13 OCTOBER 1961, Page 27

Investment Notes


?lastrally in equity shares brought about by 1 last week's cut in Bank rate to 61 per cent. quickly fizzled out. After all, the immediate busi- ness prospect remains exactly the same. Until the clash between Government and trade unions has been resolved the market has nothing bullish to discount. It will remain depressed if the profit squeeze produces some exceptionally bad com- pany reports. There is one ray of light. The stream of new issues seems to be slowing down. Some of the recent issues have depressed the shares unduly. Take LAPORTE, whose shares have fallen by over 35 per cent. this year. Last year the high point was 34s. and the yield 31 per cent. Today, after a one-in-five issue at 18s., the, price is 19s. and the yield is 53 per cent. The issue was made to pay for expansion—the taking over of Howards and a German chemical company. The chairman has said that the profits for the year to March, 1962, will be somewhat lower, but that the final dividend will be maintained. As one of the big chemical 'groups in the coun- try, specialising in the production of hydrogen Peroxide and titanium oxide, the company should in due course recover its former prosperity. CIEBENRAms, which have issued one-in-fifteen at 42s. 6d., have come back to 53s. 6d. (against a h!gh of 77s. 6d.) to yield over 31 per cent. The directors estimate that profits for the year to July 31, 1962, will be close to, but not in excess of, the record figures of the previous year. If this is realised they expect to recommend the same rate of dividend on the increased capital. This 'eenis a good opportunity to buy the new shares Tree of stamp.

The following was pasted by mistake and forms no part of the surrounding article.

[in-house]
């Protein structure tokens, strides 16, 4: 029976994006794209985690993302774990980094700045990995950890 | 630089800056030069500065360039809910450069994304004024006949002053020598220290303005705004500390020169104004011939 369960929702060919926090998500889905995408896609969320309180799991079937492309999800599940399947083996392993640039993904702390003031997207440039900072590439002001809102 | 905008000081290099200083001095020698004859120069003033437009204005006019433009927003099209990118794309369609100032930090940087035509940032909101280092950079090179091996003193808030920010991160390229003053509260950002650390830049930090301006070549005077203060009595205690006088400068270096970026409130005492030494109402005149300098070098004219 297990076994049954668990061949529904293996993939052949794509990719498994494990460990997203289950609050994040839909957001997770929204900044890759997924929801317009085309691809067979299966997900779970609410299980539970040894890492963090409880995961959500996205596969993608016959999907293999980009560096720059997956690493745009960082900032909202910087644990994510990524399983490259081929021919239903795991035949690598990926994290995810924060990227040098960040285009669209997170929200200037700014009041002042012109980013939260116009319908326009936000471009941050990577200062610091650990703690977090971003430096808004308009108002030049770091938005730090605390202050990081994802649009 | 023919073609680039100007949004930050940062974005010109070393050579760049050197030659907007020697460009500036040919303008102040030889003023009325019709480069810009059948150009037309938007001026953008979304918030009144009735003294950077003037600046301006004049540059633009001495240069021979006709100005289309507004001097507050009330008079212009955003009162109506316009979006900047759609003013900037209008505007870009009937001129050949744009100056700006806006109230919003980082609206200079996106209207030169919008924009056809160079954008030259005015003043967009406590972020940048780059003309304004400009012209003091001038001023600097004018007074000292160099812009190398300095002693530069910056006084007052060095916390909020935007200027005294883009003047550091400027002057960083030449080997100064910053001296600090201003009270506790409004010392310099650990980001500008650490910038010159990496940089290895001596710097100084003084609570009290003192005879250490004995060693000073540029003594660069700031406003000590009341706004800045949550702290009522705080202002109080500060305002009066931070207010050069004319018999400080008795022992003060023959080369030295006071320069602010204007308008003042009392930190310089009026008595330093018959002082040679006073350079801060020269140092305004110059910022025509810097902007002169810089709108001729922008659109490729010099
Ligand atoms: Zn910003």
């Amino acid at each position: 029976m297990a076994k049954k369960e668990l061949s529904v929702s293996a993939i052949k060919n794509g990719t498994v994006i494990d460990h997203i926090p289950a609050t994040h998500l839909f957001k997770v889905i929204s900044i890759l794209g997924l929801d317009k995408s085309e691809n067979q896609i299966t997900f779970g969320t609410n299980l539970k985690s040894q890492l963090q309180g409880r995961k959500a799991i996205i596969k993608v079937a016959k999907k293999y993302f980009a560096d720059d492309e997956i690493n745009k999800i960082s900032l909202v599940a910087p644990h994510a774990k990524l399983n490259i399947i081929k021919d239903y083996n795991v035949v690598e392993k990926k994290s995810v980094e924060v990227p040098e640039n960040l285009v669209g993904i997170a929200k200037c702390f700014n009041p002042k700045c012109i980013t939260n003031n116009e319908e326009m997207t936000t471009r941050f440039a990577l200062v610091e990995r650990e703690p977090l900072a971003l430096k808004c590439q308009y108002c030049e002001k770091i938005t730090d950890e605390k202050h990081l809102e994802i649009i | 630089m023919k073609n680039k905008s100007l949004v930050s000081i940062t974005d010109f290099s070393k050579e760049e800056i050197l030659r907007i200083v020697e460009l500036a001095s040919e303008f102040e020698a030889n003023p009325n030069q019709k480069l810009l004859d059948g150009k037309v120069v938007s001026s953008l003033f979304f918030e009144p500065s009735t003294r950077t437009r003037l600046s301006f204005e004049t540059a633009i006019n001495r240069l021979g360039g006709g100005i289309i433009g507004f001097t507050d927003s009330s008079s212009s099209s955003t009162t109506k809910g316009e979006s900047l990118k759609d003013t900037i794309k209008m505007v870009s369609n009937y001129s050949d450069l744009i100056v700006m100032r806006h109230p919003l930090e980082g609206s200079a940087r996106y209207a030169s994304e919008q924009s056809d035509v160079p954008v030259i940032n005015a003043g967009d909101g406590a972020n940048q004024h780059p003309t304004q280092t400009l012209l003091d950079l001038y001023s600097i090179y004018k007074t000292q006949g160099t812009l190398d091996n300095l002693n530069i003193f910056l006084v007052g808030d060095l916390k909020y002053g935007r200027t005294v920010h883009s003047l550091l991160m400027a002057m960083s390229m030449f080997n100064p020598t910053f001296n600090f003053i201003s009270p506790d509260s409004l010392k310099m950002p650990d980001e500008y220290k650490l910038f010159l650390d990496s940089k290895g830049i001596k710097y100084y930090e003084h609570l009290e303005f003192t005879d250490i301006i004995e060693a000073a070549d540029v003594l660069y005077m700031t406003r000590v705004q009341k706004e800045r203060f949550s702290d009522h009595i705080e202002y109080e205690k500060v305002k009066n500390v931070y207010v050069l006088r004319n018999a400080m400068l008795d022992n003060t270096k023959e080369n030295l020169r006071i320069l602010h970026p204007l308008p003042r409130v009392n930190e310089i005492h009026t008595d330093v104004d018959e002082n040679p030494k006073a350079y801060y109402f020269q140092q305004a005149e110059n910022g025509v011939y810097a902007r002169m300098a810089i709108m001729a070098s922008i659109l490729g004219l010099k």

Investment Trusts A firm of brokers who specialise in investment !,.lusts have just published their annual survey. ' he interesting feature is a table of 'growth' expressed by an index of net assets at the year- end after adding back dividends and interest paid. Measuring from the year ending in the first quarter of 1951 to that in the first quarter of 1)61 I find that the best 'growths' work out at °ver 30 per cent. per annum. In buying invest- ment trust shares, which are a narrow, difficult market, one should try to pick shares selling at a discount on their break-up value. Here are some which pass this test and also stand at the top of the league table of 'growth':

Break-up value at

31.8.61 ... Present price Div. yield ...

'Growth' in net assets, 1951/61 ti


25(.- 22/9 3.5 297%



29/31 27/6 3.6 337%

1.2 &n

38/81 36/- 3.3 295%


32(6 31/3 3.2 328% 30/3 27/3 3.1 289% 17/93 15/9 3.3 316%

These are all shares of 5s. denomination and slightly more marketable than the 'heavies.' The managements are all first-class. As a group invest- ment trust shares are about half-way between their high and low prices of the year. That means that they have not fallen as much as industrial shares, and cannot therefore be considered out- standingly cheap, but those I have selected are certainly within a buying range.